England – Parish records – Staffordshire and Sussex

Findmypast has added to its collections of church vital records for Staffordshire, England. Its browsable parish registers, 1538-1900 now includes 300,000 full-color page-by-page images. Separate databases of baptisms, wedding banns, marriages and burials have also been updated.

Also, more than 1.2 million indexed records have been added to FamilySearch’s collection of England, Sussex, Parish Records, dating 1538-1910.  Sussex parish registers contain baptisms, marriages/banns, and burials. Date ranges of available records vary by locality; you will want to use the coverage table at the FamilySearch wiki to see what’s available.

U.S. – Freedmen’s Bureau Records

Now that the Freedmen’s Bureau collections have been fully indexed, FamilySearch is dumping them onto its website in batches. This week, they added these new databases:

U.S. – Military

FamilySearch.org has added just over 4 million indexed records to its database of United States Muster Rolls of the Marine Corps (1798-1937). The collection is described as an “index and images of muster rolls of the United States Marine Corps located at the National Archives. The records are arranged chronologically by month, then by post, station or ship.”

This week, the Fold3.com blog reminds us of its Coast Guard collections, in honor of the Coast Guard’s 226th birthday. Hundreds of thousands of search results on the site relate to Coast Guard history, from disapproved Navy survivors pension files to photos dating to the Civil War; accounts of shipwrecks or accidents, WWII war diaries for several units, images of insignia and Navy cruise books.

U.S. – New England

FamilySearch has posted a new index of New Hampshire Vital and Town Records Index for the years 1656-1938. It contains shy of half a million records of births, marriages and deaths. Entries were sourced from multiple archives in New Hampshire; the citation for each record is included in the index entry at the bottom of the record screen.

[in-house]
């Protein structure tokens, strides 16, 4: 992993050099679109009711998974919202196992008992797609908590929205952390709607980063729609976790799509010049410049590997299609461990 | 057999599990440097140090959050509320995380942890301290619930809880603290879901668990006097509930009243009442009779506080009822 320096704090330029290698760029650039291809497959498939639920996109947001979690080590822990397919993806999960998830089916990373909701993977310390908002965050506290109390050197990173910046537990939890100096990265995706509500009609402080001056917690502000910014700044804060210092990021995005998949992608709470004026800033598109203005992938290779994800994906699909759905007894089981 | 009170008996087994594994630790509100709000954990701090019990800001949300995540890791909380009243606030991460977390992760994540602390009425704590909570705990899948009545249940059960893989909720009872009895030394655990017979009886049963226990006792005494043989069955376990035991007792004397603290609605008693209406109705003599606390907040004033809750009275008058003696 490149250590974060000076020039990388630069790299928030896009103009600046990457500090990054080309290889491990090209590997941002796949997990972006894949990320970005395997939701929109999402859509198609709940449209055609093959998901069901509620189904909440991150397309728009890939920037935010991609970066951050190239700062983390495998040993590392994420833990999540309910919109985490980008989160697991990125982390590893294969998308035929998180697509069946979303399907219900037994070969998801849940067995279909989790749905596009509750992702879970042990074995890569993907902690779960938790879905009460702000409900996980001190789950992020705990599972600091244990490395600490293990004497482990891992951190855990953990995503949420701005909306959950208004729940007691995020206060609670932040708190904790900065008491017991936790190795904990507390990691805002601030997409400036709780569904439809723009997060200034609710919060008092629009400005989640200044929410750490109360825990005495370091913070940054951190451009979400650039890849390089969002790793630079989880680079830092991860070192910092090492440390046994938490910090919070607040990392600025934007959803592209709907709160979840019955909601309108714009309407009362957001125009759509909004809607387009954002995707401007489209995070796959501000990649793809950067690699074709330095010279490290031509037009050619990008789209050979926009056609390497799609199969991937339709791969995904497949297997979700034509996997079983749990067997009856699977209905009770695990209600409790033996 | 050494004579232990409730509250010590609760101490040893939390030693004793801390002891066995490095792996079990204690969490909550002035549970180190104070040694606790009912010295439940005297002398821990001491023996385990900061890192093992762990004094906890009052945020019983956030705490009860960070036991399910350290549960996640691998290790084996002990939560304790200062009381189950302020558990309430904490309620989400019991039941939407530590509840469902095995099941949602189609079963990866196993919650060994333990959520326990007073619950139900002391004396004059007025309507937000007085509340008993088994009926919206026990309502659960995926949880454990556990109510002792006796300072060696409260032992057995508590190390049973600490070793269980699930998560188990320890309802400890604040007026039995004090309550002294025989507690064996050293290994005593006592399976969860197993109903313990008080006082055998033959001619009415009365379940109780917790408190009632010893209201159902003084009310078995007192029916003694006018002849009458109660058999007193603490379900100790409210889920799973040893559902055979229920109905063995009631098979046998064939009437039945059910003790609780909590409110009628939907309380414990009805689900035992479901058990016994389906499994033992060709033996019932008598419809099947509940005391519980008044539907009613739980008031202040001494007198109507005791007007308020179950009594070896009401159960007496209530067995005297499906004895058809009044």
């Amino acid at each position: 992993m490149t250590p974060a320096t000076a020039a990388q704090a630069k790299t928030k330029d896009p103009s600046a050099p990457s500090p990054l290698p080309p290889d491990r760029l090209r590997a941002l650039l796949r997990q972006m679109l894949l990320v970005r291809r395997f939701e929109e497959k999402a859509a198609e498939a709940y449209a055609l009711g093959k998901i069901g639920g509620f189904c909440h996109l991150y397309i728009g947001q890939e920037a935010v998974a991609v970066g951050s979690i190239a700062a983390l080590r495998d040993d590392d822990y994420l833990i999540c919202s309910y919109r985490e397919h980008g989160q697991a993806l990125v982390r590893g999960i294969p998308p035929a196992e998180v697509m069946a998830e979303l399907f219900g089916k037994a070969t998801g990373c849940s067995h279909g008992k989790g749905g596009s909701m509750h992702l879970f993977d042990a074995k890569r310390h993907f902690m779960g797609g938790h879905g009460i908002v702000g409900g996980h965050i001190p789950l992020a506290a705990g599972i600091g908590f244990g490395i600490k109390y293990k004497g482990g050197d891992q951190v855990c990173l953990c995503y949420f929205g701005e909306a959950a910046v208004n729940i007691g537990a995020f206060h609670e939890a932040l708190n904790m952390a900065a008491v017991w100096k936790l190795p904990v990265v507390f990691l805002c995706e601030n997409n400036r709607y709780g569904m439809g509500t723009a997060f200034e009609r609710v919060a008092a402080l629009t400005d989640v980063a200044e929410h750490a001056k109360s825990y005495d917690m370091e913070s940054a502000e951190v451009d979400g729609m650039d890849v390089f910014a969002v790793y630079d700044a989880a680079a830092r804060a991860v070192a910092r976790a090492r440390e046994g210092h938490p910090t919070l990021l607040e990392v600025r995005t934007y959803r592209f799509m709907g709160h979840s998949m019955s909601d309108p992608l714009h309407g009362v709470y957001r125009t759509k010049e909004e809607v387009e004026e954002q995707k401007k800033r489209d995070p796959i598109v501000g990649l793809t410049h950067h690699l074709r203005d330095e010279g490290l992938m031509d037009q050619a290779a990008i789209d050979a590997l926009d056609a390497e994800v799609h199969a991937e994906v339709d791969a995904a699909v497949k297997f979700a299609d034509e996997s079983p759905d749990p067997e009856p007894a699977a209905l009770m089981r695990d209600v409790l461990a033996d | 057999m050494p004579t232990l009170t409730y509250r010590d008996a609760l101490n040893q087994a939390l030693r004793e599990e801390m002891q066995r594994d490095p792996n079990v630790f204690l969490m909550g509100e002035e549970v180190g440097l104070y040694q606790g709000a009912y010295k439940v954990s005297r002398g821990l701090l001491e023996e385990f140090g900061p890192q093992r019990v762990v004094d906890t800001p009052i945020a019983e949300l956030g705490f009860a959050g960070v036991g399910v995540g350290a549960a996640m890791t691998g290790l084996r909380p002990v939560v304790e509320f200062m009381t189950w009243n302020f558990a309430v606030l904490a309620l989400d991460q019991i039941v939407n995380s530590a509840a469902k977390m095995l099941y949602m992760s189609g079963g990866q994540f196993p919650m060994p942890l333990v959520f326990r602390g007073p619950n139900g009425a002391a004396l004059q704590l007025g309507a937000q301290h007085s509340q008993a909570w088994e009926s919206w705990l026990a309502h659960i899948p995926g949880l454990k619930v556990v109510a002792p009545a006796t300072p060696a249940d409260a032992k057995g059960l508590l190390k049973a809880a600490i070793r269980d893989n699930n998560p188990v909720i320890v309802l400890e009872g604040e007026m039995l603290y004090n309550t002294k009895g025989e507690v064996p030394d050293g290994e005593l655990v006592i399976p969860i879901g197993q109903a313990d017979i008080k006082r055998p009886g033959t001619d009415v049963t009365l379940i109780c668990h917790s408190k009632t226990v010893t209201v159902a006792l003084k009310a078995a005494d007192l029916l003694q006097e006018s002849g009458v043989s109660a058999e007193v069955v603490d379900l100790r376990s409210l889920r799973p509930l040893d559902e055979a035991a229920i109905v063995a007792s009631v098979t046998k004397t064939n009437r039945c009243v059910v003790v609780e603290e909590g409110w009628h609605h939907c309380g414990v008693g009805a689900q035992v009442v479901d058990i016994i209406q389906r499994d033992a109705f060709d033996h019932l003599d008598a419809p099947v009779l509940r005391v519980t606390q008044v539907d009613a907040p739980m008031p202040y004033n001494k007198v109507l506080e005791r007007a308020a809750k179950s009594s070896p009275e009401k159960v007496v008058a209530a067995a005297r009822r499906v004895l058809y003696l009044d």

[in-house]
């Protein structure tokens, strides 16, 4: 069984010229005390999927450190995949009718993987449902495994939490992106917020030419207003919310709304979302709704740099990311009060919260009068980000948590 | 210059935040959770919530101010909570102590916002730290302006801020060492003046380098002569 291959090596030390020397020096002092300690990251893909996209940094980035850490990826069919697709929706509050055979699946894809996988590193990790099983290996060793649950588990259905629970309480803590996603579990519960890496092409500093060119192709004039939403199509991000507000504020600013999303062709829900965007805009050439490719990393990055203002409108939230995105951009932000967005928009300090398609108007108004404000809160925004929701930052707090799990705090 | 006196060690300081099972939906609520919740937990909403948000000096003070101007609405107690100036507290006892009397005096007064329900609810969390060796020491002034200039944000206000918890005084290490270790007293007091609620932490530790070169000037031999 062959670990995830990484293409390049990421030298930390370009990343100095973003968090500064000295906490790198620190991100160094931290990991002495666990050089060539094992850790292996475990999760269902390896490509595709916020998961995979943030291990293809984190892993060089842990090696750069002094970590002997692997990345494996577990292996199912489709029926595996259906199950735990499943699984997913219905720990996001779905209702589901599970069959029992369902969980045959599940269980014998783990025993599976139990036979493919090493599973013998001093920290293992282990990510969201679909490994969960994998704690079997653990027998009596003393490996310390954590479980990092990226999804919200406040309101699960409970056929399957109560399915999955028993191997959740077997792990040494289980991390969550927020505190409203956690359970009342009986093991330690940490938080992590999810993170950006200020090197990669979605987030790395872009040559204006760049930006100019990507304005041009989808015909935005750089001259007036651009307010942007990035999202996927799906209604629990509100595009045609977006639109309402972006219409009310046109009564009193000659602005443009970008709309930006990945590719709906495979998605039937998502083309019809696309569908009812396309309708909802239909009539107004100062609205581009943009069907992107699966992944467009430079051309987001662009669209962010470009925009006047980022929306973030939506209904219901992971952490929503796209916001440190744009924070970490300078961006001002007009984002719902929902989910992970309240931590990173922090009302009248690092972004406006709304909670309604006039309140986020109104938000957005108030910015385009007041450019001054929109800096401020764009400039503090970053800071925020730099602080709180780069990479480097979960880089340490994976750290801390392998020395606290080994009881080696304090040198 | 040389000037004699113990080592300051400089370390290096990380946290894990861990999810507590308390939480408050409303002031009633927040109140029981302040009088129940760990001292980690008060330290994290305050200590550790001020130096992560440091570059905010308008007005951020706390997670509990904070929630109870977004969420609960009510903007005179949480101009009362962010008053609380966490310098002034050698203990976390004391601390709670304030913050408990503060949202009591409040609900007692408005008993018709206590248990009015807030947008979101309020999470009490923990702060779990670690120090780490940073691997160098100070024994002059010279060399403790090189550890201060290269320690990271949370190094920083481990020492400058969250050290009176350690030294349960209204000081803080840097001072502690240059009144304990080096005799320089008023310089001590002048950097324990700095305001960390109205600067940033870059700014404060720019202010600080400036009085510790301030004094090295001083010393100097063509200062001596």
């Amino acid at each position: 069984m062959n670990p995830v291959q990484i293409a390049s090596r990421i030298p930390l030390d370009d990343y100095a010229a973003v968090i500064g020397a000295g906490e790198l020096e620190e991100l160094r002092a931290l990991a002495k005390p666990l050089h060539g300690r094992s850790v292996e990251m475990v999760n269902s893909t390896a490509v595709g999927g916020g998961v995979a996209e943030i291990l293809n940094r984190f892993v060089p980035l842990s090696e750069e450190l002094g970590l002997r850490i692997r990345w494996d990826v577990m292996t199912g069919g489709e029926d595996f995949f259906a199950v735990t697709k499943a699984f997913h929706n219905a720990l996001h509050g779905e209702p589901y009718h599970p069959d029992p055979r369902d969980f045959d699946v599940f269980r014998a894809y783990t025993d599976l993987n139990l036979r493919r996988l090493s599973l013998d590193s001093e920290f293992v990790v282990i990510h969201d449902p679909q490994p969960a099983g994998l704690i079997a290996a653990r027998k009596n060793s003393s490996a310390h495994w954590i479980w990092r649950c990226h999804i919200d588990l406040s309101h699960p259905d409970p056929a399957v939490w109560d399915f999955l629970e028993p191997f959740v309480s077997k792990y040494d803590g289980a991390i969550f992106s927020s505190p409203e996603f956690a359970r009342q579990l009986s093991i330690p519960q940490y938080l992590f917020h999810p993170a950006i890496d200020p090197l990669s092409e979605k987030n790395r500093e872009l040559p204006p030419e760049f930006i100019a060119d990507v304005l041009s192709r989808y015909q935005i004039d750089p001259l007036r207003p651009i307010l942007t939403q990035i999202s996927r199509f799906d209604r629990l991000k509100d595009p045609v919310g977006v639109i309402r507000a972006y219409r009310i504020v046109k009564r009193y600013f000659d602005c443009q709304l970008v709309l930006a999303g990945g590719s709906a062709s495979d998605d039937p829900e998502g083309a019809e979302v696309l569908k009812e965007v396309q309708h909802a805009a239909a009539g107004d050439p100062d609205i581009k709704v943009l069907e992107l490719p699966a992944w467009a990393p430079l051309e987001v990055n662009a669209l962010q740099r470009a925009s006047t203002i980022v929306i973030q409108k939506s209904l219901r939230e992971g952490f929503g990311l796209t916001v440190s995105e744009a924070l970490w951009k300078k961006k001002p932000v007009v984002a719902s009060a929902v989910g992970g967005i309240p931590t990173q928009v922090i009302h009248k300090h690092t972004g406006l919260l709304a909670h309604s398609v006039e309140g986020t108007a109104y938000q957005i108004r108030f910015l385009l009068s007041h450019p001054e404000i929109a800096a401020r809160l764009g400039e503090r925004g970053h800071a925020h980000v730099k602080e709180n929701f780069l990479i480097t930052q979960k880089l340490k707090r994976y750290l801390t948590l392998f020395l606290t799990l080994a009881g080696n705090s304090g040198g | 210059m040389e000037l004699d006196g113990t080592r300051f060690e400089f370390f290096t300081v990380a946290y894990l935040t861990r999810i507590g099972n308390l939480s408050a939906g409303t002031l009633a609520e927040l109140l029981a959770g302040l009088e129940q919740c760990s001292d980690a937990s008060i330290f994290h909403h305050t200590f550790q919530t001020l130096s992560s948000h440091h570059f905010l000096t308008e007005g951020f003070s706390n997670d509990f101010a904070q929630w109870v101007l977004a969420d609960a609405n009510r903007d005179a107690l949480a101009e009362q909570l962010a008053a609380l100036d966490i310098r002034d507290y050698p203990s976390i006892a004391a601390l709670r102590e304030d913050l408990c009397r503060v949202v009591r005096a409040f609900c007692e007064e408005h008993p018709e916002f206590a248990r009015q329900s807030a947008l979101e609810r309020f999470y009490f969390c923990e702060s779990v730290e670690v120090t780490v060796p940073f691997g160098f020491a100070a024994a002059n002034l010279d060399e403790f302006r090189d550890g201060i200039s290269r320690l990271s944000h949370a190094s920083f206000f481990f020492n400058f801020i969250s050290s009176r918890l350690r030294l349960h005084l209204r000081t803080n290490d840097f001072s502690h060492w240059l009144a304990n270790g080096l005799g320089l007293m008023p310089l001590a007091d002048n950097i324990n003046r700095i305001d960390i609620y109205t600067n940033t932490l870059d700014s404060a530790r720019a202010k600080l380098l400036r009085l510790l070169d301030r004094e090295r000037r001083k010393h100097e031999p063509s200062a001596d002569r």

The New England Historic Genealogical Society has announced improvements to its databases for three New England cities, which now include more searchable fields and images. “Hartford, CT: General Index of Land Records of the Town of Hartford, 1639-1839, is now searchable by grantee and grantor name, and results provide the record type and volume and page of the record (available on microfilm at the Connecticut State Library). Boston, MA: Births, 1800-1849, and Dover, NH: Vital Records, 1649-1892, are now searchable by first name, last name, record type, family member names, date, and location.”

We All Have a Family History Story to Tell

Here’s an inspiring example of a quick and easy way to tell your story. Every one of us is deeply connected to history through our family stories. In fact, exploring your family history story can help you learn more about your place in history and what makes you, you. 

Tell Your Family History Story with Animoto

Were you one of those kids sitting in history class bored to tears? Was the common teenage mantra  “what’s this got to do with me?” running through your brain? While the teacher’s lecture may have seemed disconnected, nothing could have been further from the truth. Every one of us is deeply connected to history through our family stories. In fact, exploring your family history story can help you learn more about your place in history and what makes you, you.

We all have a story to tell about our place in history and Animoto is an easy and powerful way to tell that family history story. I’ve been sharing my thoughts on creating family history stories on my Genealogy Gems Podcast and in videos on my Genealogy Gems YouTube channel. One of my listeners and viewers, Doug Shirton, has enthusiastically embraced the idea of video storytelling and recently shared his video with me.

Doug says “I have been wanting to do a video for a long time…Animoto was so easy.” Take a few minutes and get inspired by watching Doug’s video Genealogy Journey; Doug Shirton by clicking here.

family history story

I love the elements that Doug wove into his video. Not only did he include individual photographs of himself and his ancestors, but he also dragged and dropped into his Animoto timeline a full page family tree chart. Doug used the “Rustic” video style (one of my favorites) which is perfectly suited for his old-timey photos.

He also used music in an innovative way to tell his family history story. Rather than settling on just one song, he used portions of multiple tracks. This technique moves the viewer through the emotional levels he was striving to convey.

Adding Music to Your Family History Story

All great movies have a soundtrack! Animoto allows you to choose from their music library or add your own. Adding music to your family history video is very simple. To add additional songs, simply click the plus sign under the timeline. Animoto’s “edit song and pacing” feature makes it easy to get everything to fit perfectly.

we all have a story to tell